A former University of Virginia student has sued university leadership in an attempt to halt an upcoming hearing, saying the university has treated him unfairly over the course of a Title IX investigation.
The male student, who is identified in court documents as “John Doe,” filed a federal lawsuit against members of UVa’s Board of Visitors, President Jim Ryan and two Title IX officials on Tuesday. He alleged that his constitutional rights have been violated during the university’s investigation, which stemmed from a sexual assault allegation in 2017.
According to court documents, the student met a woman, identified as “Jane Roe,” and had sex with her at his apartment. The woman said she did not consent, triggering a university Title IX investigation that was not resolved until May 22.
Title IX is a series of federal and university policies that aim to offer safe and fair educations for people of all genders and sexualities.
A draft investigation report in 2018 did not find sufficient evidence to find the student responsible of a Title IX violation, according to the report. After the investigation had closed, a Title IX investigator received the woman’s phone records and interviewed a friend.
At the end of the spring 2019 semester, the student was given the final investigation report, which included new information gathered by the investigator but to which the student had not had a chance to respond, according to the complaint. Based on that report, the university decided to suspend the student and withhold his degree.
“No hearing was held before the defendants refused to confer Mr. Doe’s degree on the basis of the new information which Mr. Doe did not have an opportunity to review or to respond, and was developed by coordinating ex parte with Ms. Roe,” the student’s lawyers wrote.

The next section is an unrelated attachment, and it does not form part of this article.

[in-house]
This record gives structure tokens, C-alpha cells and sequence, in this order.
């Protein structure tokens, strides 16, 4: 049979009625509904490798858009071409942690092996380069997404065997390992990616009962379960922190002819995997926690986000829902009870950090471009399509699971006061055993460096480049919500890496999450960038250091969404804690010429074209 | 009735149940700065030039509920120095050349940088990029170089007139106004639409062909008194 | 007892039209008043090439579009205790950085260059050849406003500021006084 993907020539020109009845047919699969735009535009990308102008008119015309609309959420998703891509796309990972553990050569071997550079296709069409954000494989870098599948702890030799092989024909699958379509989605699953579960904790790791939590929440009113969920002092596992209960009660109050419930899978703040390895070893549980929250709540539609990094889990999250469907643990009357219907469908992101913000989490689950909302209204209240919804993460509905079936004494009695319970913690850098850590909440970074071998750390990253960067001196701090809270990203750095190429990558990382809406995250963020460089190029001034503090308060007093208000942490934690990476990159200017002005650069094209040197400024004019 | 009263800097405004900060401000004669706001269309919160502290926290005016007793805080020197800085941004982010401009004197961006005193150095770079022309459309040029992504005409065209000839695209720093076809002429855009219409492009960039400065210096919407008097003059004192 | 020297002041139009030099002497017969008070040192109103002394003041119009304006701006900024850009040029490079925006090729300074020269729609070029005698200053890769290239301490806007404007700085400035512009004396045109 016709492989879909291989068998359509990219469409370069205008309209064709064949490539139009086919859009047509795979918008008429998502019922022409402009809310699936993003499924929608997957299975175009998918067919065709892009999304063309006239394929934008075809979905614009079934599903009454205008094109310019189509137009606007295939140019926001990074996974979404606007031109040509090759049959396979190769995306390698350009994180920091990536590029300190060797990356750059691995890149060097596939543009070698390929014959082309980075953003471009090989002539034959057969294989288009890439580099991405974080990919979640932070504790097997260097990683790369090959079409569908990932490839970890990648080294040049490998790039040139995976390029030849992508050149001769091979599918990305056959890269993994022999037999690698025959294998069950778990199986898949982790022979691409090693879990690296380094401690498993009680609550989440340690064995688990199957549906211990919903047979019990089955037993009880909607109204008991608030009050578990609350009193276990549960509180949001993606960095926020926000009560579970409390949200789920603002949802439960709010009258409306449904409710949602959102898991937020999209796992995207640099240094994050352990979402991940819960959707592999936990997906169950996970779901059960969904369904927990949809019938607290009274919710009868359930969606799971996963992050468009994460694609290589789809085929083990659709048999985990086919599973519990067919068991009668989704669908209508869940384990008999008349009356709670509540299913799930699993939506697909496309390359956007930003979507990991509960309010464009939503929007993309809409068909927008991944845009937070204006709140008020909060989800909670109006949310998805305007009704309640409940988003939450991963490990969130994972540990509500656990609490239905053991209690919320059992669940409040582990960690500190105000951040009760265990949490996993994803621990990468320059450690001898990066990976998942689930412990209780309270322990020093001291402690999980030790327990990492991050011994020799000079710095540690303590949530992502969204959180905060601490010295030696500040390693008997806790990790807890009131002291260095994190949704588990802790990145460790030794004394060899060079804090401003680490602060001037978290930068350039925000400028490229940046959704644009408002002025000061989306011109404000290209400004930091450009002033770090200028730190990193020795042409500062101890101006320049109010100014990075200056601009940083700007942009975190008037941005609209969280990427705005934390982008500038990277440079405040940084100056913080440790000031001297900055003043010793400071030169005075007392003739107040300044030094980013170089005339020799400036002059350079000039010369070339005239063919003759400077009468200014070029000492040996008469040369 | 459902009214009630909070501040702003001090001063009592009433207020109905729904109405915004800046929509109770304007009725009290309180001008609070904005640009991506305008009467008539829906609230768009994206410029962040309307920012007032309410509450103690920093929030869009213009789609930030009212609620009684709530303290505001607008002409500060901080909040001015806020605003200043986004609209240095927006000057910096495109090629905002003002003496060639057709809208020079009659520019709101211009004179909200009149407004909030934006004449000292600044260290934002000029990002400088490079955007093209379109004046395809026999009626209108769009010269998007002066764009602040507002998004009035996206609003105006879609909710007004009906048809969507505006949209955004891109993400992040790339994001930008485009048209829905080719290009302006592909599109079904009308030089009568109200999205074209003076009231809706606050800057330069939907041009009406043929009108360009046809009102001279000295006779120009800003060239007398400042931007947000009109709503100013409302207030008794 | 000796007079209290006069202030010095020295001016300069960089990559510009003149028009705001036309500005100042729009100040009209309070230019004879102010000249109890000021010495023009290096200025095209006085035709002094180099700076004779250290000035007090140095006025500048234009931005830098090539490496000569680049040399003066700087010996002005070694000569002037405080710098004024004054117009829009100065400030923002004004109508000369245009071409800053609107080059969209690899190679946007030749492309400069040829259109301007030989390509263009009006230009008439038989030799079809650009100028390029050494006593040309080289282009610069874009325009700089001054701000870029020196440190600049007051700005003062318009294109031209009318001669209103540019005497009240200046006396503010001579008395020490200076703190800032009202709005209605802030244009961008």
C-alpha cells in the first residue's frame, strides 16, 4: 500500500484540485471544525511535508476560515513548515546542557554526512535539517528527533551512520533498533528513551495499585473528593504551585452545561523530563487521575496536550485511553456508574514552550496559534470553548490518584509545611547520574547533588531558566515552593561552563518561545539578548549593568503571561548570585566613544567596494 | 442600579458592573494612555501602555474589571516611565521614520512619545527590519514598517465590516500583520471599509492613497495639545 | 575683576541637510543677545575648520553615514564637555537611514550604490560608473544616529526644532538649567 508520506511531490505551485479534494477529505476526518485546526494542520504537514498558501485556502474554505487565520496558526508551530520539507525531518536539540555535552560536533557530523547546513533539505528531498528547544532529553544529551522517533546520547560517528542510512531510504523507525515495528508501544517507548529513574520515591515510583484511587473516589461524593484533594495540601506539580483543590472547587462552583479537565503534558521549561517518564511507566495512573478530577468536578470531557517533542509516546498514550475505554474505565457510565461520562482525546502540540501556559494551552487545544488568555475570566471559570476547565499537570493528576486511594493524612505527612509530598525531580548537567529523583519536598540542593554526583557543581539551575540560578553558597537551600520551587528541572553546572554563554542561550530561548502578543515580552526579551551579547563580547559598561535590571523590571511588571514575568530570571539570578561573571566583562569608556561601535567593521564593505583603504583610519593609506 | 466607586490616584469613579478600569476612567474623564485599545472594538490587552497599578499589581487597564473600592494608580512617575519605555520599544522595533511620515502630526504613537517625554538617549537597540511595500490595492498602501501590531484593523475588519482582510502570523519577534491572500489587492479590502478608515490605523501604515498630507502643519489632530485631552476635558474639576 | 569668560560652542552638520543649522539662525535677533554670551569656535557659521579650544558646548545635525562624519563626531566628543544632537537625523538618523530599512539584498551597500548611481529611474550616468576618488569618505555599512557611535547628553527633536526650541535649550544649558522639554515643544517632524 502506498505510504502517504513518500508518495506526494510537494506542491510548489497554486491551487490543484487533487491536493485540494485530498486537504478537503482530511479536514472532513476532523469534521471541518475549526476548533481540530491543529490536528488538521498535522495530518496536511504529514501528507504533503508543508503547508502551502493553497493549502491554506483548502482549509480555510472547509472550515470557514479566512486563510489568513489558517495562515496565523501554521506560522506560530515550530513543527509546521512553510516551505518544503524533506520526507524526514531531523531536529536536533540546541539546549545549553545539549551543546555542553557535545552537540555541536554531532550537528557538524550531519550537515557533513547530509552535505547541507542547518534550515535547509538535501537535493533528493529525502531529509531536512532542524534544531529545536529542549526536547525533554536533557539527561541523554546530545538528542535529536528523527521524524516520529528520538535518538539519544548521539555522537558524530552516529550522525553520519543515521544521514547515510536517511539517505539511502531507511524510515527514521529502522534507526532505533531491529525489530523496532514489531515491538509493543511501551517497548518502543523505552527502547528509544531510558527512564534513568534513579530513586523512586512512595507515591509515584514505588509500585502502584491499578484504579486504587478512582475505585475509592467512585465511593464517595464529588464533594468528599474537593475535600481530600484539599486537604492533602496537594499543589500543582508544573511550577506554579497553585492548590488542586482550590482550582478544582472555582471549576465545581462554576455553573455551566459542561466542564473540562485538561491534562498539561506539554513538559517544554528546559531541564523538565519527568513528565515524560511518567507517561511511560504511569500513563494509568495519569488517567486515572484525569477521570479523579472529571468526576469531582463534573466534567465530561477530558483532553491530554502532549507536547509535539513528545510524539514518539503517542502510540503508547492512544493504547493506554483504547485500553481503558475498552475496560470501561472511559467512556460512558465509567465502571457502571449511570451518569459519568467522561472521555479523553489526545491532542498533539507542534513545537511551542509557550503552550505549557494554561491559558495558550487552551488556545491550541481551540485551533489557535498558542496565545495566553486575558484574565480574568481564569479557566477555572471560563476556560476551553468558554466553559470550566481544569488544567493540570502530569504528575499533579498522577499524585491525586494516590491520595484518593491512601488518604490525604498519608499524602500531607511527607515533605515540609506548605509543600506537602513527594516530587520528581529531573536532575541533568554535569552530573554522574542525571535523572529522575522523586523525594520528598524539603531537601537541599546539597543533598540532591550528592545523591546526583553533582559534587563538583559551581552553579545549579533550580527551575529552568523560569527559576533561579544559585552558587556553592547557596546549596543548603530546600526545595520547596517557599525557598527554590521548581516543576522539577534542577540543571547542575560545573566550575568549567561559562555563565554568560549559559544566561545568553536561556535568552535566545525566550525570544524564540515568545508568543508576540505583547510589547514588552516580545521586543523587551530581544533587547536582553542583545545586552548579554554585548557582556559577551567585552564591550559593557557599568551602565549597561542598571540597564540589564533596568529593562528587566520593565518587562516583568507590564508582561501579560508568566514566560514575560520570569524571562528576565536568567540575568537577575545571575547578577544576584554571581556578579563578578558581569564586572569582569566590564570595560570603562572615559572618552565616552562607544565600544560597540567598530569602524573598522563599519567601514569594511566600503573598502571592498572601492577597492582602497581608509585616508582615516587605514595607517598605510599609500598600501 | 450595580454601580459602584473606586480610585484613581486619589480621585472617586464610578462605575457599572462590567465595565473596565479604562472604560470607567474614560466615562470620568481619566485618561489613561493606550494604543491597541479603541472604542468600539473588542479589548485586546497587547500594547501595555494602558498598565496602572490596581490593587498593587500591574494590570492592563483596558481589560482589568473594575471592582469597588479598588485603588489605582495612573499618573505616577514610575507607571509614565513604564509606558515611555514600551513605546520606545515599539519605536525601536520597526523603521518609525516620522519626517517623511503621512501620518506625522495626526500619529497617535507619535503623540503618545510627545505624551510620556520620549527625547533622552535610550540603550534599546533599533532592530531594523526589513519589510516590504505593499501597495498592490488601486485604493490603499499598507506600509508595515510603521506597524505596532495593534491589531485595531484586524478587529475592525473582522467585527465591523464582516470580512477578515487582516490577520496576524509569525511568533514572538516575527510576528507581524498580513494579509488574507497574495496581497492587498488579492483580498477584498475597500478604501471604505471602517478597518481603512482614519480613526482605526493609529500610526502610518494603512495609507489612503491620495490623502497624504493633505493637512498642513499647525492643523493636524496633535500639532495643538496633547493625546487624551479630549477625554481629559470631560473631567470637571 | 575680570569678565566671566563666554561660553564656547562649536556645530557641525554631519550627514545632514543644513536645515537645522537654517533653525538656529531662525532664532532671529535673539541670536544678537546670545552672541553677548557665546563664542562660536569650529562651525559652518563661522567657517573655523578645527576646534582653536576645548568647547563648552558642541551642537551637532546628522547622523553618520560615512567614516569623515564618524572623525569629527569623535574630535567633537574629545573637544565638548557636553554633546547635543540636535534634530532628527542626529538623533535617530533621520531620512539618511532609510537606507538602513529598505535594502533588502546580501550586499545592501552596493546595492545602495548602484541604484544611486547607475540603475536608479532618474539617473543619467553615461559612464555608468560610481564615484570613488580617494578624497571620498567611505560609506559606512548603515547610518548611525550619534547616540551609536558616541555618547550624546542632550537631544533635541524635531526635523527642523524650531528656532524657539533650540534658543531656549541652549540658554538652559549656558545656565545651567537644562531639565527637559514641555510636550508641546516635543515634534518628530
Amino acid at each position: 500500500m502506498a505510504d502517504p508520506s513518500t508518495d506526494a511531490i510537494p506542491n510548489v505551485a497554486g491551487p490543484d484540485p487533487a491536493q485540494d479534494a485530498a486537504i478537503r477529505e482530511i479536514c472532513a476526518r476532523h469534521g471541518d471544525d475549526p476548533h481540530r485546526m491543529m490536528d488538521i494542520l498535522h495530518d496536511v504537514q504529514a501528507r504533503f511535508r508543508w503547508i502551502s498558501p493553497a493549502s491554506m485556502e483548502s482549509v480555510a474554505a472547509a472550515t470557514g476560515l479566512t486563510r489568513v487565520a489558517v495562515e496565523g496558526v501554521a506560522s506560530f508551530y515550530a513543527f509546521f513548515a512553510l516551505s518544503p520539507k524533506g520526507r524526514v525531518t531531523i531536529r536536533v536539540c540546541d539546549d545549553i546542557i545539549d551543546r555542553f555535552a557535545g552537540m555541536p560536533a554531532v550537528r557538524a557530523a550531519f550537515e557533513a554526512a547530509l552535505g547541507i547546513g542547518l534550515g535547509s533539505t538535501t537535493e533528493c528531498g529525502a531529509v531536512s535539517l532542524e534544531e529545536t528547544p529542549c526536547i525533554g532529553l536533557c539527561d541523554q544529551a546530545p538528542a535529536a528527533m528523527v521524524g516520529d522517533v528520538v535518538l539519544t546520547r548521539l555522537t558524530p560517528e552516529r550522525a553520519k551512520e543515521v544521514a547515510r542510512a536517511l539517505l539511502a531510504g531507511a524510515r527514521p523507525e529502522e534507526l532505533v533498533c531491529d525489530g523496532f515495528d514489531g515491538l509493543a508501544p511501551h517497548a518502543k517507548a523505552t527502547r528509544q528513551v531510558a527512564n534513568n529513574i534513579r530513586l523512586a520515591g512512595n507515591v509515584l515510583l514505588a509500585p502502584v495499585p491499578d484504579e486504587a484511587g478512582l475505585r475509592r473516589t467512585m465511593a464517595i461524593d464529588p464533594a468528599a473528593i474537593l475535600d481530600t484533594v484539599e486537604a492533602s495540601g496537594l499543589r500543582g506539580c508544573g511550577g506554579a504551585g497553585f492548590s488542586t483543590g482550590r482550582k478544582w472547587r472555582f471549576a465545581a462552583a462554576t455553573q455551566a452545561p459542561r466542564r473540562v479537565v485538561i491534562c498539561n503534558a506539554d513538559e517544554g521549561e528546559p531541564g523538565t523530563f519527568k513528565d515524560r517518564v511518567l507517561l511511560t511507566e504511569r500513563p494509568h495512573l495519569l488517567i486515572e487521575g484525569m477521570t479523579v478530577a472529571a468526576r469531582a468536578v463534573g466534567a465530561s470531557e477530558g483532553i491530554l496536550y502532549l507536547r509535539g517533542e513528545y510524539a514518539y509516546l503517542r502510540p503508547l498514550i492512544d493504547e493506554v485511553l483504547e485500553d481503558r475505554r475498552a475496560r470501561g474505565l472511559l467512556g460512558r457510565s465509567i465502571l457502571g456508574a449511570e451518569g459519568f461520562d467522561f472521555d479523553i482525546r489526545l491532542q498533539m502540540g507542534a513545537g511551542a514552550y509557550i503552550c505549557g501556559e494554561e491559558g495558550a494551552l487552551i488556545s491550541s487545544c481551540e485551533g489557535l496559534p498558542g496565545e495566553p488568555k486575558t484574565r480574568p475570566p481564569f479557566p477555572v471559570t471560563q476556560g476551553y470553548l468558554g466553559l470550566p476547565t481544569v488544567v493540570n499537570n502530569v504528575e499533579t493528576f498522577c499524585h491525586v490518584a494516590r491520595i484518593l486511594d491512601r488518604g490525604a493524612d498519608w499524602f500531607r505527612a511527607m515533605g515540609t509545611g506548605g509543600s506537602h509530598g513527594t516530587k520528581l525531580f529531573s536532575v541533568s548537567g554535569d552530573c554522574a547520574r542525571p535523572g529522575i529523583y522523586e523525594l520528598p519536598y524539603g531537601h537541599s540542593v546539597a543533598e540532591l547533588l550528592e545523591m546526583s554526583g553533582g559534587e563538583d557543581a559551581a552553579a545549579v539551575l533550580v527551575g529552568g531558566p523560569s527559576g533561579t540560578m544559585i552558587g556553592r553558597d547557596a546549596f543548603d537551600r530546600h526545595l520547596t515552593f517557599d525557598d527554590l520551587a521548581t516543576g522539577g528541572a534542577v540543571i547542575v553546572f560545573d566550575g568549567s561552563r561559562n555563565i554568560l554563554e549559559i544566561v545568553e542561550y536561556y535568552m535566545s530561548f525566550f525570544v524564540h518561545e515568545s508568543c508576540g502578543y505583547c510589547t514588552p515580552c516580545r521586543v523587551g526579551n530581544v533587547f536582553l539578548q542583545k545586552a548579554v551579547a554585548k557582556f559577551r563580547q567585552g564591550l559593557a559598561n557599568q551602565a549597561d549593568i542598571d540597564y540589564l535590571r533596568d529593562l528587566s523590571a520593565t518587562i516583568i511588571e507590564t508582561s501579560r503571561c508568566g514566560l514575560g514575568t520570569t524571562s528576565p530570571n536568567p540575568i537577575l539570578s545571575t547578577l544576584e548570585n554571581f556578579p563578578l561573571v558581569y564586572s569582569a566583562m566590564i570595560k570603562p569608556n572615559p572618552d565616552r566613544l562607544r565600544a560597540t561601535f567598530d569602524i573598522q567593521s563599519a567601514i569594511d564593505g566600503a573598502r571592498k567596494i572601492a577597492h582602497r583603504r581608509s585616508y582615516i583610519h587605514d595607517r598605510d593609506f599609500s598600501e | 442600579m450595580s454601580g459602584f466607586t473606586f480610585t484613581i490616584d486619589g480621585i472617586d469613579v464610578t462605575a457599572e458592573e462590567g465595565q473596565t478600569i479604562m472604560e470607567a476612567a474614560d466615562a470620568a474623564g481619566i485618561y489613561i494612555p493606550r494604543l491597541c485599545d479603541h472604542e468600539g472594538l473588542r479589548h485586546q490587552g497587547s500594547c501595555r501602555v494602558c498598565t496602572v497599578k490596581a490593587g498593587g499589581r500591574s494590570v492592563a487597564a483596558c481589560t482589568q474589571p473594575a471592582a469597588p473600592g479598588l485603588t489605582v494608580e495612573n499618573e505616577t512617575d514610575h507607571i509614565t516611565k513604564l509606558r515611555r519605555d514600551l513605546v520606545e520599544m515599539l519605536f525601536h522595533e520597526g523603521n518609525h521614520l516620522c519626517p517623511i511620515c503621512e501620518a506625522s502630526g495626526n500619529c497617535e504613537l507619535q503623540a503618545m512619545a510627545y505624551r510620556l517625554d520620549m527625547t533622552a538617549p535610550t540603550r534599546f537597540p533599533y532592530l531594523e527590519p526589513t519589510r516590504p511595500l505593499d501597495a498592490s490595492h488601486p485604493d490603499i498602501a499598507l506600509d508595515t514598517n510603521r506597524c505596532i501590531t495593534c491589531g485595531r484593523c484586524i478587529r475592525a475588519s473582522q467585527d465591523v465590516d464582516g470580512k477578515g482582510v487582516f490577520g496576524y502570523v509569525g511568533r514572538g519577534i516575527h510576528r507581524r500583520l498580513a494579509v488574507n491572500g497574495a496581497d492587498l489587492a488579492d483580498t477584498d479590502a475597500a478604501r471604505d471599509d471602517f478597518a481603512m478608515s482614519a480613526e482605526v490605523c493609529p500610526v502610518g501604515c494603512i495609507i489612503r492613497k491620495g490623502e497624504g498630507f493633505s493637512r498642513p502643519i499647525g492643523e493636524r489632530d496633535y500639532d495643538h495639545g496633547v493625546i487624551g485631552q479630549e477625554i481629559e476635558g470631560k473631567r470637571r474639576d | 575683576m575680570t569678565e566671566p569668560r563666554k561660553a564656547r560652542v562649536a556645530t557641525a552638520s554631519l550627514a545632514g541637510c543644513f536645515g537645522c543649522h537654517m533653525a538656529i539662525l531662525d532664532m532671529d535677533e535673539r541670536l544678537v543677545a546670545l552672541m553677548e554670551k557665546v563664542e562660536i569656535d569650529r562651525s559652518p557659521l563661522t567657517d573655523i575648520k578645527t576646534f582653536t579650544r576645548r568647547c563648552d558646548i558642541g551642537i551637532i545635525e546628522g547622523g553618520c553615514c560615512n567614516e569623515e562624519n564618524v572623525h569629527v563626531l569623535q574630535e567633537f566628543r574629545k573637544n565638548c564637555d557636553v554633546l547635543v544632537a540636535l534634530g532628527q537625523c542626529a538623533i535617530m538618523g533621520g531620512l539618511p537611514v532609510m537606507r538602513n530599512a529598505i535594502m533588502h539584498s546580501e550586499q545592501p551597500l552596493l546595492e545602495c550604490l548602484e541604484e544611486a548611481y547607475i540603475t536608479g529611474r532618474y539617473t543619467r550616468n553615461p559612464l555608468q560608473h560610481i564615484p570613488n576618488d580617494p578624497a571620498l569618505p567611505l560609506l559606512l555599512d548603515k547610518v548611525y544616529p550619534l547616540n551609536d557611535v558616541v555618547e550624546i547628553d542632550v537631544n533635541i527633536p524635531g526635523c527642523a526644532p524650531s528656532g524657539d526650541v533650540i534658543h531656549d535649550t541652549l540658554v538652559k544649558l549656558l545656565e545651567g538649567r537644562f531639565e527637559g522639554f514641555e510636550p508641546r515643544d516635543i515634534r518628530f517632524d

UVa’s policy allows the university to withhold degrees of students who have not paid all their bills or who have violated the school’s standards of conduct.
The student’s lawyers argue, however, that the university improperly followed its own Title IX policy and should not have withheld his degree. The student took a job contingent on his graduation and is now in danger of losing that job, according to the complaint.
The suit asks the university to clear the student’s record and give him his degree. It also asks the court to stop a Title IX review panel hearing on Monday; the review panel is the organization that imposes sanctions on people found responsible for Title IX violations.
In subsequent back-and-forth filings, lawyers for the student and the university argued about how much UVa is able to control off-Grounds activity.
In the university’s response, filed Wednesday, UVa argues that the lawsuit is not necessary since UVa has not yet concluded the Title IX process, and that the court should allow the review panel to take place.
The filings do not indicate whether police were ever involved in the incident.
Judge Glen Conrad, in Roanoke, has not yet ruled on whether to allow the hearing to take place.